The development of Graves' disease and the CTLA-4 gene on chromosome 2q33.
Heward JM., Allahabadia A., Armitage M., Hattersley A., Dodson PM., Macleod K., Carr-Smith J., Daykin J., Daly A., Sheppard MC., Holder RL., Barnett AH., Franklyn JA., Gough SC.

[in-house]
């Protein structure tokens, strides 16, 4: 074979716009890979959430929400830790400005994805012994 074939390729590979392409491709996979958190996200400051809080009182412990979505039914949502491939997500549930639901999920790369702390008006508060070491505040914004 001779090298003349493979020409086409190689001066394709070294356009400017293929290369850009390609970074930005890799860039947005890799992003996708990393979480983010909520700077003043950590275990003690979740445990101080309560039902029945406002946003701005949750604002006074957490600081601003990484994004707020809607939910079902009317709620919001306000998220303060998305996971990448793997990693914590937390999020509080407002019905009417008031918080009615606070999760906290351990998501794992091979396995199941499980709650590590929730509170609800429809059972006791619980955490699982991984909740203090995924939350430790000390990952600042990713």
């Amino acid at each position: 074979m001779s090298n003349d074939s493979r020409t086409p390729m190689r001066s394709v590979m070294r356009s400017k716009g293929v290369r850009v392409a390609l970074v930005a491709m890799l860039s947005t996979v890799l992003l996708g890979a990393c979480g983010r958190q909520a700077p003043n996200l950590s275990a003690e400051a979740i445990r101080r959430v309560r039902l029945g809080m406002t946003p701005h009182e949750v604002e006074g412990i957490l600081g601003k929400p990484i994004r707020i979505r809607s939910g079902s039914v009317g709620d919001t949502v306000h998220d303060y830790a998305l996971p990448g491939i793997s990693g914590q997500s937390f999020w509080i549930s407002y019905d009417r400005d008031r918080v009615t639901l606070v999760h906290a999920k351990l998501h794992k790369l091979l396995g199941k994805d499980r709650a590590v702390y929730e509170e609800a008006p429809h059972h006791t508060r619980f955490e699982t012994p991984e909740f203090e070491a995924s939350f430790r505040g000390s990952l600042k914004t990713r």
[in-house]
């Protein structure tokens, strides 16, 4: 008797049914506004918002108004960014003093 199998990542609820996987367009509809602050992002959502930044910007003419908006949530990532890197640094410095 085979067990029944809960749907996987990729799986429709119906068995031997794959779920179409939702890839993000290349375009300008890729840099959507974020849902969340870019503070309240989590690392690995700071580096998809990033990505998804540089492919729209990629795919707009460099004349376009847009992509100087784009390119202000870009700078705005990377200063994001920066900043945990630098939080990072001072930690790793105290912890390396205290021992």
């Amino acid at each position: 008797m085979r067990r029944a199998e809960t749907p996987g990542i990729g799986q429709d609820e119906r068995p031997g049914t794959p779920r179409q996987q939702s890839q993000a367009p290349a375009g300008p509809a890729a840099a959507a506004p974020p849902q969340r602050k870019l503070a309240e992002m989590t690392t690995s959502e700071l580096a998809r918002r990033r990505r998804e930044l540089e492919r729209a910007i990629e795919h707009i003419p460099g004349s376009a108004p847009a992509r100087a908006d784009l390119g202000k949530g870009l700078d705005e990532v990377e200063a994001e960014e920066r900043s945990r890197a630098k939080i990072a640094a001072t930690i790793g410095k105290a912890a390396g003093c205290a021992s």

Case-control studies suggest that the CTLA-4 gene may be a susceptibility locus for Graves' disease. The previously reported A/G polymorphism at position 49 in exon 1 of the CTLA-4 gene was, therefore, investigated in a case-control (n = 743) and family-based (n = 179) dataset of white Caucasian subjects with Graves' disease. The relationship between CTLA-4 genotype and severity of thyroid dysfunction at diagnosis was also investigated. An increase in frequency of the G (alanine) allele was seen in Graves' patients compared with control subjects (42% vs. 31.5%, respectively; corrected P<0.0002; odds ratio = 1.58), and a significant difference in the distribution of GG, GA, and AA genotypes was observed between the groups (chi2 = 21.7; corrected P<0.00003). Increased transmission of the G allele was seen from heterozygous parents to affected offspring compared to unaffected offspring (chi2 = 5.7; P = 0.025). Circulating free T4 concentrations at diagnosis were significantly associated with CTLA-4 genotype (F = 3.26; P = 0.04). These results support the hypothesis that CTLA-4 may play a role in regulating self-tolerance by the immune system and in the pathogenesis of autoimmune disorders such as Graves' disease.